Monday, October 5, 2015

"Yes mean yes" Revisited: Guides to legally safe sex on campus (Oct. 2015)

"Yes mean yes" Revisited:
Guides to legally safe sex on campus (Oct. 2015)

           The Associated Press reports that Governor Jerry Brown has signed "legislation aimed at making California the first state in the nation to bring" into a number of high schools "lessons about sexual consent required" at California colleges and universities.

            This mandate follows action in California and then New York State "to require colleges and universities to apply an 'affirmative consent' or 'yes means yes' standard when investigating campus sexual assault claims. That policy says sexual activity is only considered consensual when both partners clearly state their willingness to participate through 'affirmative, conscious and voluntary agreement' at every stage."

            The mandate for high school training in the meaning of consensual sex should also call close attention to the implementation of the California and New York at the affected colleges and universities.

            I taught for thirty-five years at a public university — Miami University in Oxford, Ohio — and performed much of the "Service" portion of my job as a faculty member of our Student Affairs Council, and spent a fair amount of that time helping to write rules for our Student Handbook and, now and then, check up on how the rules were explained and applied by our Division of Student Affairs.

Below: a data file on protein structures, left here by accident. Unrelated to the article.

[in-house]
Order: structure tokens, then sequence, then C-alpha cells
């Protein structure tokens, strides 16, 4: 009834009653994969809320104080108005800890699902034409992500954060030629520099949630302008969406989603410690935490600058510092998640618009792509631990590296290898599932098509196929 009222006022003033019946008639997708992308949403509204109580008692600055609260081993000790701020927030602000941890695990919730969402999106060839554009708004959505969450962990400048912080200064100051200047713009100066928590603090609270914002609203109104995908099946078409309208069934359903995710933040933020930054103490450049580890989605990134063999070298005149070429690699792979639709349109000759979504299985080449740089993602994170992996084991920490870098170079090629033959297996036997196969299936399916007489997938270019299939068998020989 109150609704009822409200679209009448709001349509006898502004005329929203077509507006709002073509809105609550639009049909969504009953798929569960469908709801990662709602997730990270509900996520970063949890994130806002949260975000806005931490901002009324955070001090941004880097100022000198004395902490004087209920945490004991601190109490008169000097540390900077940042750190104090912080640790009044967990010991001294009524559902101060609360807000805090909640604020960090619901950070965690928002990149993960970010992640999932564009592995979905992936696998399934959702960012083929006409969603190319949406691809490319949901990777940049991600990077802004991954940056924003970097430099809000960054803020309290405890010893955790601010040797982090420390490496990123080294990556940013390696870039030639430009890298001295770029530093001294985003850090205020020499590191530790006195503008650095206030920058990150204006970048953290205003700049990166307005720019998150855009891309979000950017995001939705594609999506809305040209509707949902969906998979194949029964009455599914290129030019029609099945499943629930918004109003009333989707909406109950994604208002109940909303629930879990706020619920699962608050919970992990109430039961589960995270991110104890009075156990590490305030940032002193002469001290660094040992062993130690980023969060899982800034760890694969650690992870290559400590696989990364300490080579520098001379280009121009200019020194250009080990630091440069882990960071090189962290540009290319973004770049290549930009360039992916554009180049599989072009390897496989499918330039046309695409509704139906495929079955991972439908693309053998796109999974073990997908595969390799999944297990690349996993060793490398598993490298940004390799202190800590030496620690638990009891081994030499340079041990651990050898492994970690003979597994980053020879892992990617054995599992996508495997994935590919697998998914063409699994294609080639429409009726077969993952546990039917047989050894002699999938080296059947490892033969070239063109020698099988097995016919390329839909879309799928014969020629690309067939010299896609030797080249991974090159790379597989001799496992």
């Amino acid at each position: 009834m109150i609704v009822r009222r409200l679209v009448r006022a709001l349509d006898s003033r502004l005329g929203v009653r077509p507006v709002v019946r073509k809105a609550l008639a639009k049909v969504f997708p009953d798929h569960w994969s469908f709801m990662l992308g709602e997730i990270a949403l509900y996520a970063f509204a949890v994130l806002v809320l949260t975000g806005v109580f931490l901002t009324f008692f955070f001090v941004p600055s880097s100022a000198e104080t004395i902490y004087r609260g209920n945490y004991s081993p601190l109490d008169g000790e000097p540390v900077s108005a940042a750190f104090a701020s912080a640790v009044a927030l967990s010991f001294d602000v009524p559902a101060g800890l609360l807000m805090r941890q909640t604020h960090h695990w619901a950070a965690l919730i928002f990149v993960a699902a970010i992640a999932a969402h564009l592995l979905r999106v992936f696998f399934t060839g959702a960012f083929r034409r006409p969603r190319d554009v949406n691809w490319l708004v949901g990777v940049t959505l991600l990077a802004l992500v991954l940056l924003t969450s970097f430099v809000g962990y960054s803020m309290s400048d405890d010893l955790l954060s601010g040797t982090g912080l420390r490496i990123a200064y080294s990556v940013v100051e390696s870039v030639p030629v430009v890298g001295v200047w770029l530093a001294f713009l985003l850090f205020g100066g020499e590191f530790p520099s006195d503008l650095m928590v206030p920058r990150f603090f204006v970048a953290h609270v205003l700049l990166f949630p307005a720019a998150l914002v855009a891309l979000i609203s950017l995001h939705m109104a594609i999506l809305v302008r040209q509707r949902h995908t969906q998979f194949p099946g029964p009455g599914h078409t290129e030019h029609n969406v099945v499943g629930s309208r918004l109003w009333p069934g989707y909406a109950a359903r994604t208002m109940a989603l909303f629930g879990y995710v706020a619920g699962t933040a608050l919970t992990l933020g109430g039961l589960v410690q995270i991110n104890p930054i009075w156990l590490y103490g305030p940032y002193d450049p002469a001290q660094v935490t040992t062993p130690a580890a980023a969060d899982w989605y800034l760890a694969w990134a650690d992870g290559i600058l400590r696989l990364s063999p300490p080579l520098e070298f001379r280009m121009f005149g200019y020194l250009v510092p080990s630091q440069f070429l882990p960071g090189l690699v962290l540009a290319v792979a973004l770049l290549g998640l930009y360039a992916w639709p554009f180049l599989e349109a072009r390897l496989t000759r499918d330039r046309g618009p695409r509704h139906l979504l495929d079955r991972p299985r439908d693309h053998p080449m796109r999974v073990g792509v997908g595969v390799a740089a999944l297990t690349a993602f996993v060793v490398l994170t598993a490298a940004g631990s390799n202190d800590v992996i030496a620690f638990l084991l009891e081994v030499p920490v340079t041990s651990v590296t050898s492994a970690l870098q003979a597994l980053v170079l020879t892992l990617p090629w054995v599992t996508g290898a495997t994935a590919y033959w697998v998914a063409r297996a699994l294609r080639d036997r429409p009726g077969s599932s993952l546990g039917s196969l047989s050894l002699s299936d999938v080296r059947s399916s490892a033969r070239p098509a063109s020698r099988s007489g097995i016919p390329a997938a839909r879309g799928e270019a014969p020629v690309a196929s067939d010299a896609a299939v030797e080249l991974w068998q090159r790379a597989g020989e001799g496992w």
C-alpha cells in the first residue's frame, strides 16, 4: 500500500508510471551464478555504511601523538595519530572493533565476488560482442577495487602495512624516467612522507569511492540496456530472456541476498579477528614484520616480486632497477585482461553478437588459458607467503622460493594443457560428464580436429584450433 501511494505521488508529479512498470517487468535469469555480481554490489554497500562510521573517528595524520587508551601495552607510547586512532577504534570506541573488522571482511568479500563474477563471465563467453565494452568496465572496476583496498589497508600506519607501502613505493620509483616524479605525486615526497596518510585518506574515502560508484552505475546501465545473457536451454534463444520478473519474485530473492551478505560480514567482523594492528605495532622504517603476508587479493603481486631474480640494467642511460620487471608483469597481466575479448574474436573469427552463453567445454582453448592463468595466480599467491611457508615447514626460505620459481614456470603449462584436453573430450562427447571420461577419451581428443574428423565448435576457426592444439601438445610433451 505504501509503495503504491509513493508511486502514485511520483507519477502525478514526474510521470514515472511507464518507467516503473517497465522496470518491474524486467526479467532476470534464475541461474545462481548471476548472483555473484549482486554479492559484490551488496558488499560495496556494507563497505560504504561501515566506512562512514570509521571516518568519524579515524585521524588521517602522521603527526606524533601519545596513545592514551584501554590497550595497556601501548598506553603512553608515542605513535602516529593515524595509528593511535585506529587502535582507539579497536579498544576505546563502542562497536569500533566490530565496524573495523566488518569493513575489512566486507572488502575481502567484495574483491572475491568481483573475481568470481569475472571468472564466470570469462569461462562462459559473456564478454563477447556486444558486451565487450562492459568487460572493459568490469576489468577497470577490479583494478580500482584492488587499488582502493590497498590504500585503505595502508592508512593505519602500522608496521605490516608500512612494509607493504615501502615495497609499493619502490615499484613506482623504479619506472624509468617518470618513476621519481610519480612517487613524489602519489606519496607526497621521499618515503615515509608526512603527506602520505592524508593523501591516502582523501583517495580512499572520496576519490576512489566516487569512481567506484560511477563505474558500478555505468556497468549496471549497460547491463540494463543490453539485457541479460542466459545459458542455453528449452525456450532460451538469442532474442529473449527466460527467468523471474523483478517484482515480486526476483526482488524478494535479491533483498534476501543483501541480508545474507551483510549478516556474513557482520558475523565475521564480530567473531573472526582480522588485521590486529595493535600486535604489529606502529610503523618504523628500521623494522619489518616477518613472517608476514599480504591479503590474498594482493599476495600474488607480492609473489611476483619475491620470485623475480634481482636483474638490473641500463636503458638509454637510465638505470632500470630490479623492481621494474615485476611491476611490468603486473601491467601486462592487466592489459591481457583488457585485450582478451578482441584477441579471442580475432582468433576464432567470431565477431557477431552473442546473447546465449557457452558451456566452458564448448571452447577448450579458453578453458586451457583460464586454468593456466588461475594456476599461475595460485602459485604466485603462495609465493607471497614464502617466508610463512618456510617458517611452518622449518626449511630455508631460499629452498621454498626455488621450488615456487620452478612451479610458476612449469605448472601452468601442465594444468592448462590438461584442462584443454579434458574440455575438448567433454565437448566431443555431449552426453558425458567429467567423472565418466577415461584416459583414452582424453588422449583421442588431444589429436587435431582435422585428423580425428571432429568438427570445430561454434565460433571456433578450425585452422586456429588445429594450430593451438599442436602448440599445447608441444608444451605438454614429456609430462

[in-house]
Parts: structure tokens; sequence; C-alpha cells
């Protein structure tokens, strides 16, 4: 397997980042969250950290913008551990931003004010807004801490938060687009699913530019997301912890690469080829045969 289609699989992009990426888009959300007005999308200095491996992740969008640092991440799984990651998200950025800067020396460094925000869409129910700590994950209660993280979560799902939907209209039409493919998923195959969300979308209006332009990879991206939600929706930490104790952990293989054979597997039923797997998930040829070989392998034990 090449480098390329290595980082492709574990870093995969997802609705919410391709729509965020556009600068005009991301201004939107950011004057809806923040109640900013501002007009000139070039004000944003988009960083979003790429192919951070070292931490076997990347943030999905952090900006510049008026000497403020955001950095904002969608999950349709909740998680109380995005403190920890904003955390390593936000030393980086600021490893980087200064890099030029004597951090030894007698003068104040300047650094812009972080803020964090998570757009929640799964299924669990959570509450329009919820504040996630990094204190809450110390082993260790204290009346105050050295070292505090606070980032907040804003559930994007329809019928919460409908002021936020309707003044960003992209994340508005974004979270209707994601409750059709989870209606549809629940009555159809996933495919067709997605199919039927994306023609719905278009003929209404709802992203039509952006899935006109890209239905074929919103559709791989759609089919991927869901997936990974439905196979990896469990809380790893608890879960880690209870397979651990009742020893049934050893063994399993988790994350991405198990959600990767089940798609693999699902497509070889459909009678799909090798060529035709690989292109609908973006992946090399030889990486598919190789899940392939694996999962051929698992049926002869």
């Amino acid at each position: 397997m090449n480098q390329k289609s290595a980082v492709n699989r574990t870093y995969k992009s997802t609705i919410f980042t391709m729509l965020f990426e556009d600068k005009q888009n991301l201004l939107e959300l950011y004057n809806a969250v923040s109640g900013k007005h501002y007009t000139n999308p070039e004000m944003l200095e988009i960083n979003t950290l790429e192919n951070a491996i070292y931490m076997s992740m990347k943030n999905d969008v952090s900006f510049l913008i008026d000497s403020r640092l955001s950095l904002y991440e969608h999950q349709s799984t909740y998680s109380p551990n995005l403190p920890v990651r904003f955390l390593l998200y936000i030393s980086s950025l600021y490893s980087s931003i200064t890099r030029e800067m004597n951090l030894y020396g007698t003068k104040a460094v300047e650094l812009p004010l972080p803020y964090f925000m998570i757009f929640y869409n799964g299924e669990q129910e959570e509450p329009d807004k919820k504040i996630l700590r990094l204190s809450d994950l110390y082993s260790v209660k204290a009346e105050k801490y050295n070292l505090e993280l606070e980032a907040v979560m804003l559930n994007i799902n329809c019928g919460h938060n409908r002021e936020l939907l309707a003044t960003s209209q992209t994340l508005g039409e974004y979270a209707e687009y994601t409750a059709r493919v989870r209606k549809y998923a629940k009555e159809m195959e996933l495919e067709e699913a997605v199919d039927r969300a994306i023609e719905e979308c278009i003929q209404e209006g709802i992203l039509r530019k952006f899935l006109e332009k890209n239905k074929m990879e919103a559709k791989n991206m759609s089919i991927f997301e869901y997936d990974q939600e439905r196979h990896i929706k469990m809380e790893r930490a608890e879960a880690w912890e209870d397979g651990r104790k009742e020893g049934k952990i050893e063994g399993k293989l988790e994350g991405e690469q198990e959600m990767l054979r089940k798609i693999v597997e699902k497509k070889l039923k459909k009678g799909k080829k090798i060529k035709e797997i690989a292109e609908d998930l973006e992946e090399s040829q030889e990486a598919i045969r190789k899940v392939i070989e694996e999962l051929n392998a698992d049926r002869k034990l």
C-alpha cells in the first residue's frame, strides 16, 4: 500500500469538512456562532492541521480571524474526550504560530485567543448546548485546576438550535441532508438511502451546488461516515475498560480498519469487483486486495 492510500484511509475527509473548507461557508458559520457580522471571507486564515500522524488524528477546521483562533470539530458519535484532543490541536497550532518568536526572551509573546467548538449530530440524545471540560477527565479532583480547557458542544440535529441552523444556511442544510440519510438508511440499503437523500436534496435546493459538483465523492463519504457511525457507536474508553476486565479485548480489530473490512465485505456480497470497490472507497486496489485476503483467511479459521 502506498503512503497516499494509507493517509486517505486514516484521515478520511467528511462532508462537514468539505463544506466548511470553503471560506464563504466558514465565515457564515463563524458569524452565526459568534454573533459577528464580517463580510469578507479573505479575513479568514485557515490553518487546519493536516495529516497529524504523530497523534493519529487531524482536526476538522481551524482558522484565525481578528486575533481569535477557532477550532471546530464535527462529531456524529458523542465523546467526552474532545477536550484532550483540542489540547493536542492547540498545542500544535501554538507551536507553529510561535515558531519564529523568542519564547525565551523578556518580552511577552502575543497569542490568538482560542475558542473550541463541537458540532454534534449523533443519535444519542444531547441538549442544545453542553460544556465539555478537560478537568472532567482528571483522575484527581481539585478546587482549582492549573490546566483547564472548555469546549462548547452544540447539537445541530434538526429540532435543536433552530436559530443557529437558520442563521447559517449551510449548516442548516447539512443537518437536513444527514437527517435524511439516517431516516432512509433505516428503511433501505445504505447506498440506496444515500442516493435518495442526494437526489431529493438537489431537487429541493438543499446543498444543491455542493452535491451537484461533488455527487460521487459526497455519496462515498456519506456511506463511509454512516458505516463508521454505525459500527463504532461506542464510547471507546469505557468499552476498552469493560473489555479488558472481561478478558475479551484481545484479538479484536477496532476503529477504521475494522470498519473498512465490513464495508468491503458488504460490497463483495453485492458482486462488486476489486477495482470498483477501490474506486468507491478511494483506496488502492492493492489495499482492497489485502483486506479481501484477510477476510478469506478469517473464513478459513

The Student Affairs Council of Miami University ("SAC") wrote rules and sent them on to the Trustees for approval and that was usually that. The membership of SAC was faculty, students, and staff. Staff members served as part of their jobs as staff members; the students were mostly student body officers serving ex officio; and, again, we faculty chalked up our service to Service, which was 20% of my contractual obligation as a professor.

            Only on rare occasions did the Trustees need legal opinion, and for many years that could be handled by someone on the staff of the Ohio Attorney General, or by a contracted local lawyer.

            That will not be the case for Affirmative Consent, where University regulations will be difficult to write and more difficult still will be preparing brochures and presentations advising students on "legally safe sex."

            Generally, the Affirmative Consent discussion has assumed vanilla heterosexual sex between two unmarried young people "hooking up." But even at Miami University at Oxford, with a student body dominated by 18-22-year conservative, middle-class, Catholic/Christian "kids" — even Miami was more diverse than that. Married students can commit and suffer rape and sexual assault; guidance for legally safe sex would have to set up guidelines that would include married couples, and it will be tricky for State institutions to involve themselves with guiding the sex lives of married people.

            It will be both difficult and awkward to advise on legally safe sex of non-vanilla varieties. On the one hand, I'm not sure I'd like to write rules or put together a brochure or website entry for sexual encounters involving handcuffs and a ball gag, especially if the major objective of the game is domination and silent submission. On the other hand, it is naïve to think that no students at no time are going to engage in 20-shades-of-off-white S&M, one of the more popular perversions.